Math 350 - Spring 2010

Section Information

Time Location Instructor Office Hours
(Cupples I, 17)
10:00AM - 11:00AM
Cupples I - 113 Renato Feres MW 11:00AM - 12:00PM

TT 3:00PM - 4:00PM


Simulation by Sheldon M. Ross (Academic Press)

The campus bookstore has the fourth edition of the text. You may also use the third edition. (I haven't seen earlier editions, but likely they would be O.K. too.)


Real phenomena are often described mathematically by probabilistic models such as Markov chains and other related stochastic processes. This course is an introduction to techniques for the analysis of probabilistic models by use of numerical simulation. Course work will involve both theoretical and computer assignments. Prerequisite: Math 233. Familiarity with basic concepts in probability and statistics at the level of Math 2200 is strongly recommended.


Grading Information

Grades will be based on approximately 10 homework assignments, 1 midterm exam, and 1 final exam. Exam dates are:

Exam Date Location Time Solutions
MT Friday, 3/05 Cupples I, 113 10:00AM-11:00AM Available day after exam
Final Monday, 5/10 Cupples I, 113 10:00AM-11:00AM Available day after exam

Let HW, MT, and F be the scores, out of 100 points, of the homework assignments, midterm and final exams, respectively. Then the total score is

S = 0.60*HW + 0.20*MT + 0.20*F.

The value of S will be translated into a letter grade of A, B, C, D, F (with plus and minus shadings to be decided later) in a way that is not stricter than the following table:

Numerical Range Letter Grade
[90,100] A
[75,90) B
[60-75) C
[50-60) D
[0,50) F

Course plan

Information will be added to this course plan as the course progresses. Solutions to homework assignments will also be posted here after the due dates.

Week Sections from text (tentative) Homeworks, exams
Jan 20 - Jan 22
2.1 - 2.7 Homework 00
Jan 25 - Jan 29
2.8 - 2.10 Homework 01 due: 1/29;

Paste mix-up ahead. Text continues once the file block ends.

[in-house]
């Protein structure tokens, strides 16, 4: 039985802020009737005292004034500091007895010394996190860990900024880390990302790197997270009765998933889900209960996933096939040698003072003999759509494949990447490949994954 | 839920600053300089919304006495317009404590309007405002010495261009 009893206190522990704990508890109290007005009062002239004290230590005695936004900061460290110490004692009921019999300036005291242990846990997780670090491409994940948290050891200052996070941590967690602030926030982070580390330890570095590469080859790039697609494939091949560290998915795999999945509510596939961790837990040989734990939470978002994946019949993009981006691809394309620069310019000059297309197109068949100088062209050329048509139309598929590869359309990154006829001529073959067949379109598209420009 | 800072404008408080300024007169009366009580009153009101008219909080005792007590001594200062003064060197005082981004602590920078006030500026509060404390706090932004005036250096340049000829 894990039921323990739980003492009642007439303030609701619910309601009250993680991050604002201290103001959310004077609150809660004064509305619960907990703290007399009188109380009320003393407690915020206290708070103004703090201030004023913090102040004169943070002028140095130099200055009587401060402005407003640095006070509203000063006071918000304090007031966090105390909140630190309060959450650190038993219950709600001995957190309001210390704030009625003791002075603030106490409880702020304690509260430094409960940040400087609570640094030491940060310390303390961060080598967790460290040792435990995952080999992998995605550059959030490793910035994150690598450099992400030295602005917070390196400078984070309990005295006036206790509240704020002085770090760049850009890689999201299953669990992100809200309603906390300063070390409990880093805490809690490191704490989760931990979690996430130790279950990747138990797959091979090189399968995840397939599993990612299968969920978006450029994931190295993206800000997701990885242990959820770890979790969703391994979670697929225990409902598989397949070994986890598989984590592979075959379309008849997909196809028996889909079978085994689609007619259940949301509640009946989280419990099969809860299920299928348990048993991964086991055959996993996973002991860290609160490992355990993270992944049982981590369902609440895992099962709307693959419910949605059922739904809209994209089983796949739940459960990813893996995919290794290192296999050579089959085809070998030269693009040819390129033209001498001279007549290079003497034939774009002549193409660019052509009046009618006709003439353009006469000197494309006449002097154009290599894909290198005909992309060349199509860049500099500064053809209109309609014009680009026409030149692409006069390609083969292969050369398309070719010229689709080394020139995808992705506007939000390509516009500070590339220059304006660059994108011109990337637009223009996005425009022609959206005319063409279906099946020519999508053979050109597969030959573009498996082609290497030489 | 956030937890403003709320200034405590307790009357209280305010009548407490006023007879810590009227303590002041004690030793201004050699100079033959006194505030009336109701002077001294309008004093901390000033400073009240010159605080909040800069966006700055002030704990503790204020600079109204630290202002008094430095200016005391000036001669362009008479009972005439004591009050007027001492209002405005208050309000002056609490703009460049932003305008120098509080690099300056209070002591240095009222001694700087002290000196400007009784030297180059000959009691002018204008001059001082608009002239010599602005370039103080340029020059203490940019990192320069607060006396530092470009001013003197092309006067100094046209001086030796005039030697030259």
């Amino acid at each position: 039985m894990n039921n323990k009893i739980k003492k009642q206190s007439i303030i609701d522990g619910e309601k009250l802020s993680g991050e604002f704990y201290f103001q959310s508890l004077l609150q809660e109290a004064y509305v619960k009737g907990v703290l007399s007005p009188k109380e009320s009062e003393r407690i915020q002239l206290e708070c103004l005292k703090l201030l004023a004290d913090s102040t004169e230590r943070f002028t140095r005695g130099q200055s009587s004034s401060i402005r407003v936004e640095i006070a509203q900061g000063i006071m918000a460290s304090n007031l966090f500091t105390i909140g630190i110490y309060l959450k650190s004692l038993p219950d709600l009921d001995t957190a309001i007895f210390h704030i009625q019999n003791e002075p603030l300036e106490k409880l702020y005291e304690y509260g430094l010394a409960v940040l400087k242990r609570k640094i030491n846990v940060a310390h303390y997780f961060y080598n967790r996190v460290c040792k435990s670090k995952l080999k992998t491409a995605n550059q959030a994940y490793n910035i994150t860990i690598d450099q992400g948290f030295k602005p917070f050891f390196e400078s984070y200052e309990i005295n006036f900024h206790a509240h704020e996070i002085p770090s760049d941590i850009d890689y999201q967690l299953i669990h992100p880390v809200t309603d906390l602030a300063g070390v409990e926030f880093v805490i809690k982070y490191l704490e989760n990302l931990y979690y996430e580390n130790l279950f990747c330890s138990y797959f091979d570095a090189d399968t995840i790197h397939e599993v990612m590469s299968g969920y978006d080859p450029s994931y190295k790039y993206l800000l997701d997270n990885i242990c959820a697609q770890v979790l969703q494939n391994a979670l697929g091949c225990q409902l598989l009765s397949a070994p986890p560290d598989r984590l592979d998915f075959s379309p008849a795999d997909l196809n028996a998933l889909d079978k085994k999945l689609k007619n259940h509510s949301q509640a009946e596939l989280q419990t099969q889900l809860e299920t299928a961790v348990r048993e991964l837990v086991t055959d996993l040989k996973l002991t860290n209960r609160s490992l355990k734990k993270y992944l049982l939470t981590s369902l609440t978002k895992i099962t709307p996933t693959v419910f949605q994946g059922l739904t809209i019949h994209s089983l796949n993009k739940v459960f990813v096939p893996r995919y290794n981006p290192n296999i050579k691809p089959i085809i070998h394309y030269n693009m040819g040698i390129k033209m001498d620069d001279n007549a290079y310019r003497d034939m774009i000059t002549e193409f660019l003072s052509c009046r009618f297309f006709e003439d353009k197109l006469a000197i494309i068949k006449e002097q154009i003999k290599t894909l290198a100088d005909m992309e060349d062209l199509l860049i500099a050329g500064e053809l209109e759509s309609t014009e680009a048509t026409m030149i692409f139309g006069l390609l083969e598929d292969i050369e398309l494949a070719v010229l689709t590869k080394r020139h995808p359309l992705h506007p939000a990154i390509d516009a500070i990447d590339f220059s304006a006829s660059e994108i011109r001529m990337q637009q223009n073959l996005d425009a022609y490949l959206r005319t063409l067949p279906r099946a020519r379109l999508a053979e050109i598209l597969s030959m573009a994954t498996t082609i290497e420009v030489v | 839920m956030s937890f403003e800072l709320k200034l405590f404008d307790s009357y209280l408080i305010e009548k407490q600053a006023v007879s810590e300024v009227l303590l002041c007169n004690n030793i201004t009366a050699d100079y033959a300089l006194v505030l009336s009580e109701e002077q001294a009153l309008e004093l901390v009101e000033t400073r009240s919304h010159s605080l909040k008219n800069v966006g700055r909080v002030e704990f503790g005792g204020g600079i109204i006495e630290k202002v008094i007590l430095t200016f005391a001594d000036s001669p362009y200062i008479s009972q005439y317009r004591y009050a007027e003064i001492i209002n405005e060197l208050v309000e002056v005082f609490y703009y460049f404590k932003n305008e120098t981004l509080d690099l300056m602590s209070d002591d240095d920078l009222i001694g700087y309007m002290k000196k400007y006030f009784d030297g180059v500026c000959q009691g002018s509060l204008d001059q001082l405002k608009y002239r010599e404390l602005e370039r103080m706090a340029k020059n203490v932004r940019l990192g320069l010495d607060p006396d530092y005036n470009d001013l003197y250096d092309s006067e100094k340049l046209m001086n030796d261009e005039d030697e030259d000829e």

Feb 01 - Feb 05
3.1 - 4.2 Homework 02 due: 2/05;
Feb 08 - Feb 12
4.3 - 5.3 Homework 03 due: 2/12;
Feb 15 - Feb 19
5.4 - 6.7 Homework 04 due: 2/19;
Feb 22 - Feb 26
6.8 - 7.3 Homework 05 due: 2/26;
Mar 01 - Mar 05
8.1 Midterm Exam: 3/05;
Mar 08 - Mar 12
Spring Break
Mar 15 - Mar 19
8.2 - 8.3 Homework 06 due: 3/19;
Mar 22 - Mar 26
8.4 - 8.6 Homework 07 due: 3/26;
Mar 29 - Apr 02
8.6 - 8.9 Homework 08 due: 4/02;
Apr 05 - Apr 09
9.1 - 9.4 Homework 09 due: 4/09;
Apr 12 - Apr 16
9.4 - 10.2 Homework 10 due: 4/16;
Apr 19 - Apr 23
10.3 Homework 11 due: 4/23;
Apr 26 - Apr 30
10.4 - 10.5
May 03 - May 07
Reading Week
May 10
Final Exam


I plan to assign approximately 10 homeworks. Mostly, they will contain questions taken from the textbook, involving a mixture of theory questions and numerical questions requiring computer calculations. Assignments must be turned in during class on the date due. They should be written clearly and concisely. Points may be taken off for confusing or difficult to read solutions, even when the results are correct. As a rule, never submit a first draft! Polish your writing, computer script, etc., before turning it in.

Mathematics software

Homework assignments will often involve questions requiring the use of mathematical software. I am most familar with Matlab, so this is the one that I mainly plan to use in this course. Other programs such as Mathematica, Maple, R, etc., would also work fine, but I may not be able to provide assistance in using them. So unless you are already proficient with any of these other programs, you will be better off with Matlab.

Matlab is installed in most PCs in the computer lab at Eads, and I believe in the engineering computers. (Presently, I do not know if it is available at the business school computers.) I do not assume that you are already familiar with it.

An alternative software which is very similar to Matlab is Scilab. I have played with it a little and so far it seems to me mostly indistinguishable from Matlab. It is a highly developed open source program that works on most computer platforms. It can be freely downloaded from the Scilab site.

Renato Feres
Cupples I, Room 17
+1 (314) 935 - 6752 (phone)
+1 (314) 935 - 6839 (fax)

Department of Mathematics
Washington University
Campus Box 1146
Saint Louis
Missouri, 63130 USA.

Last Updated: January 11 2010